Anything not smart enough to get out of the way can expect to be grabbed by a bull ant’s jaws, or mandibles, before being injected repeatedly by the sting on the end of its abdomen.
While it’s usually other insects on the receiving end, humans need to be cautions in the vicinity of bull ants. Their sting is extremely painful and can cause dangerous allergic reactions in some people. “On a few occasions this sting has been enough to kill adults within 15 minutes,” cites Guinness World Records.
The tenth coin in the Australian Deadly and Dangerous Series features a head-on image of a menacing-looking bull ant in superb colour. Housed in a high-gloss timber display case, just 5,000 of these antagonistic coins will be released.
It’s a well-known fact that large sections of Australian waters are shark and crocodile infested, instilling fear in the hearts and minds of anyone that dares to venture into the wondrous blue.
But which one of these predators is our country’s most deadly, we hear you ask, and why?
Few creatures conjure up more terror than the great white shark, with many imagining them to be hungry for human blood. In reality, such attacks are rare. Researchers believe that rather than preying on humans to eat them, sharks are instead taking a bite out of curiosity. Not a very nice thought though, is it!
As the largest predatory fish in existence, the great white can grow to an average of 4.6m in length and is firmly at the top of the aquatic food chain. It has such a strong sense of smell that it can detect blood in the water up to 5km away, meaning it can easily locate and demolish its prey pretty effectively. This beast is also equipped with 300 extremely sharp teeth, arranged in up to 7 rows, further adding to the fear factor!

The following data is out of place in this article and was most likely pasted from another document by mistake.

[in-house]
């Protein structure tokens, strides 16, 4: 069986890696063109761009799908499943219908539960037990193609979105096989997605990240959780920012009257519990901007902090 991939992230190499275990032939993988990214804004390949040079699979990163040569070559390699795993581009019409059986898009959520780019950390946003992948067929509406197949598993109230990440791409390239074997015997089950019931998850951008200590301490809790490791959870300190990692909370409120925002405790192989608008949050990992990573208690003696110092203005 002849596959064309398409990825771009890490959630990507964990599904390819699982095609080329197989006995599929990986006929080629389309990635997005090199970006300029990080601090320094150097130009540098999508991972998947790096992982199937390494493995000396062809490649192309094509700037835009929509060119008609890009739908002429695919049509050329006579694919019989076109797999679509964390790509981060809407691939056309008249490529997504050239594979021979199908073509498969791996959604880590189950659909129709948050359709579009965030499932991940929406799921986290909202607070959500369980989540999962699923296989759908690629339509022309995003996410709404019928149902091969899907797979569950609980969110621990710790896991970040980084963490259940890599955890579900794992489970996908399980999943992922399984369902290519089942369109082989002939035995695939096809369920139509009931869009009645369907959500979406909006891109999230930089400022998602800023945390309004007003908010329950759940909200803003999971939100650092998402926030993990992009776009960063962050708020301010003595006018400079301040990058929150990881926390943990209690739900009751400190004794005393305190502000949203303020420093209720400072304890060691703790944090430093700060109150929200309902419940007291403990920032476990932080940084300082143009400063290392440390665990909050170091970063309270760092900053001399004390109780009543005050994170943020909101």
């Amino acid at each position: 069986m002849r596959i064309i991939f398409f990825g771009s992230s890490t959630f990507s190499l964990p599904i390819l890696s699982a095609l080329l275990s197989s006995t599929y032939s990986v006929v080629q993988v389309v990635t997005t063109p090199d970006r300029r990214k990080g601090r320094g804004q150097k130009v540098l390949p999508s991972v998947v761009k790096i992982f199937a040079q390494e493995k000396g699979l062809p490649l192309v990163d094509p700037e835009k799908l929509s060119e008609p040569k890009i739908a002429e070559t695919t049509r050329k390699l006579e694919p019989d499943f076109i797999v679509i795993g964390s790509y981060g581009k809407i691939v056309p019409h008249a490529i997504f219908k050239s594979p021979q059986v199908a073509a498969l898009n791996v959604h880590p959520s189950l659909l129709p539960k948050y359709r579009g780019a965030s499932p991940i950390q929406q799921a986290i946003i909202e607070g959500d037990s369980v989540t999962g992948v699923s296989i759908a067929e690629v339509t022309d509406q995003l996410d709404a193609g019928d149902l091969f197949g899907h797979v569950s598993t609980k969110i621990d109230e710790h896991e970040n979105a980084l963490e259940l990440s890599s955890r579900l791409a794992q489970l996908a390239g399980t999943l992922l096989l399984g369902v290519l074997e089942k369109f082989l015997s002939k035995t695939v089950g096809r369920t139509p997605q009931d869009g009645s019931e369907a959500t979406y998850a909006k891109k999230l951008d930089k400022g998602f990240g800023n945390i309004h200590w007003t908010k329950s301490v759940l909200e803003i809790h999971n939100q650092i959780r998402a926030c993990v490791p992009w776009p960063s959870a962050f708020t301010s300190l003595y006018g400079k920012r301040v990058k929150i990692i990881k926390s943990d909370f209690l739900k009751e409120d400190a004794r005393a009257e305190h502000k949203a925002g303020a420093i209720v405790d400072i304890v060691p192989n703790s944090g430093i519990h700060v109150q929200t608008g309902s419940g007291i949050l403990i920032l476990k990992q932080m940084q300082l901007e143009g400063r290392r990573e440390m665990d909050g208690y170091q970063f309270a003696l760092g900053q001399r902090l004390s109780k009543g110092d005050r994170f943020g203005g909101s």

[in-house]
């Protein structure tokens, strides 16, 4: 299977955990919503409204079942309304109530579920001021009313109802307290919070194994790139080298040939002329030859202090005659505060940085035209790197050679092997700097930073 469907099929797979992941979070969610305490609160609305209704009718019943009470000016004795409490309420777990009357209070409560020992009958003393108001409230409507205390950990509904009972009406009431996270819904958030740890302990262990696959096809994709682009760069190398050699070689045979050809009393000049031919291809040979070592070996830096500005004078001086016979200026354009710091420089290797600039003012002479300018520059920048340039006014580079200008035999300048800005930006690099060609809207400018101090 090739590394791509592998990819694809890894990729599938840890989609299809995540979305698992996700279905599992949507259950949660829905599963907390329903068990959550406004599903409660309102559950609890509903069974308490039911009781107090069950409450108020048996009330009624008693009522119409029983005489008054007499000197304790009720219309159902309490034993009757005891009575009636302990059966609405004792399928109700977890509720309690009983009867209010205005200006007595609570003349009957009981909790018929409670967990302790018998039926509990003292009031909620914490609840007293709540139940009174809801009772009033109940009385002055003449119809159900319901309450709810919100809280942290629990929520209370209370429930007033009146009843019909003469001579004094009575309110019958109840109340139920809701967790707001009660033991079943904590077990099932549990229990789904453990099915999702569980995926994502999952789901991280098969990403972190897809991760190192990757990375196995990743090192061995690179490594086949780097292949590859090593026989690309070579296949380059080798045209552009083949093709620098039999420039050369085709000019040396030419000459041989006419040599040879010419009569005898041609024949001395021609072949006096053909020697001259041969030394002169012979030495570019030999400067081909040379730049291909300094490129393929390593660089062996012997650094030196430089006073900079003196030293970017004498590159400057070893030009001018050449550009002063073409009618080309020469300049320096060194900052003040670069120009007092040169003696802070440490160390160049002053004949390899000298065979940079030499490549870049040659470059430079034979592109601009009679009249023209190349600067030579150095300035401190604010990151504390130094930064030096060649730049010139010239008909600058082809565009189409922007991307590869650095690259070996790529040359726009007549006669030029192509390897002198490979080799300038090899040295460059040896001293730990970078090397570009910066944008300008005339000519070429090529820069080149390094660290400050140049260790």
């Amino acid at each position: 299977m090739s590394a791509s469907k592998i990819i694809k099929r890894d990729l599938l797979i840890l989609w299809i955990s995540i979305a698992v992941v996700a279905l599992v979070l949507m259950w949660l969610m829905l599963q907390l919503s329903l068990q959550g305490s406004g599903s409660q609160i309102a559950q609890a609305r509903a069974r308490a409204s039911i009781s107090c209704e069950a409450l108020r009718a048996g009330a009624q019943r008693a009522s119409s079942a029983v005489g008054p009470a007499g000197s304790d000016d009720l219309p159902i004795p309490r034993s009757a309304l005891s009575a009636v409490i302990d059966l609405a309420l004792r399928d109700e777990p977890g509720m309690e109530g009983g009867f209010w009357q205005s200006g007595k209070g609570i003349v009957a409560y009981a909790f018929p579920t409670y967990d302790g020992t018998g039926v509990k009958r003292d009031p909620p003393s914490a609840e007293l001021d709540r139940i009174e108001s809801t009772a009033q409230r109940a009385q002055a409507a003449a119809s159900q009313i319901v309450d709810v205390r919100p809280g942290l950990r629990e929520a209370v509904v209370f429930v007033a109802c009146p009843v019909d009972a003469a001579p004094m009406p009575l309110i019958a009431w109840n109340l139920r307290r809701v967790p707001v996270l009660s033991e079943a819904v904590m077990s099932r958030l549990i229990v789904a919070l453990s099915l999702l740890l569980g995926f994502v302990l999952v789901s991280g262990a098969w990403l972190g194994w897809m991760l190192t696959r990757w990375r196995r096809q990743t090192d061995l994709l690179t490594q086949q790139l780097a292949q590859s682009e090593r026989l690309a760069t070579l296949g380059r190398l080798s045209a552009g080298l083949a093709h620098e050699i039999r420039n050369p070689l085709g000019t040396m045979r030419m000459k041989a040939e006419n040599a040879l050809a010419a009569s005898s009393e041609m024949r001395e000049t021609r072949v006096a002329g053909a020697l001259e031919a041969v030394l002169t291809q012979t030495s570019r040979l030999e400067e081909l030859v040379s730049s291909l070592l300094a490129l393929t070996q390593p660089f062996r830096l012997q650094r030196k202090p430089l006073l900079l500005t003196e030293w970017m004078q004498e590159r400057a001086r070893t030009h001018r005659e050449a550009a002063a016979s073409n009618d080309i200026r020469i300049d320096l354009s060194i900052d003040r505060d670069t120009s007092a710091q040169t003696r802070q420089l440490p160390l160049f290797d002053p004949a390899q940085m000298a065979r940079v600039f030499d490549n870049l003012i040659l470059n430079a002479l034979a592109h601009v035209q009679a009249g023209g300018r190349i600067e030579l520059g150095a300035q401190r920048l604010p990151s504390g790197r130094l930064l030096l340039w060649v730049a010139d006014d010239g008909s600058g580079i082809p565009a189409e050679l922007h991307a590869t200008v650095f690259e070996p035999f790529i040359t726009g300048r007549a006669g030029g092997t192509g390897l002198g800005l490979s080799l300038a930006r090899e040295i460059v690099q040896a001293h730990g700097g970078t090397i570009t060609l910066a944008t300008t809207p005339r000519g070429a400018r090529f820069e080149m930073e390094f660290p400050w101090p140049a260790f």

Australia’s saltwater crocodile or ‘saltie’, as it is affectionately referred to, is even more monstrous in size than the great white, reaching a staggering 6.5m in length. Known as the largest living reptile on the planet in terms of body mass, these aggressive hunters are found in Western Australia, Queensland, and the Northern Territory. The saltie possesses the strongest bite of any animal and it is said to be 10 times more powerful than that of a great white shark. They are masters of camouflage and can strike at amazing speed. Over time, they have evolved into effective killing machines.
These opportunistic creatures will eat whatever they can find, meaning humans and most animals are definitely on the menu! In fact, a 5.5m saltwater crocodile called Brutus was recently pictured with a bull shark between its jaws in Kakadu’s Adelaide River. Incidentally, this famous 80 year-old, two tonne creature is missing its right foreleg, believed to have been torn off in a fight with a shark when he was younger!
Both the salt water crocodile and the great white shark are pre-historic creatures that have been around for millions of years, making them two of evolution’s greatest success stories. With such predatory similarities, many have questioned who would win in a battle! According to various social media platforms, it is debated that if such an encounter would ever occur that both animals would end up maiming each other. This would be down to their individual bite force, tooth type, armour, and jaw size!
This month, The Perth Mint is honouring these two lethal brutes with the release of a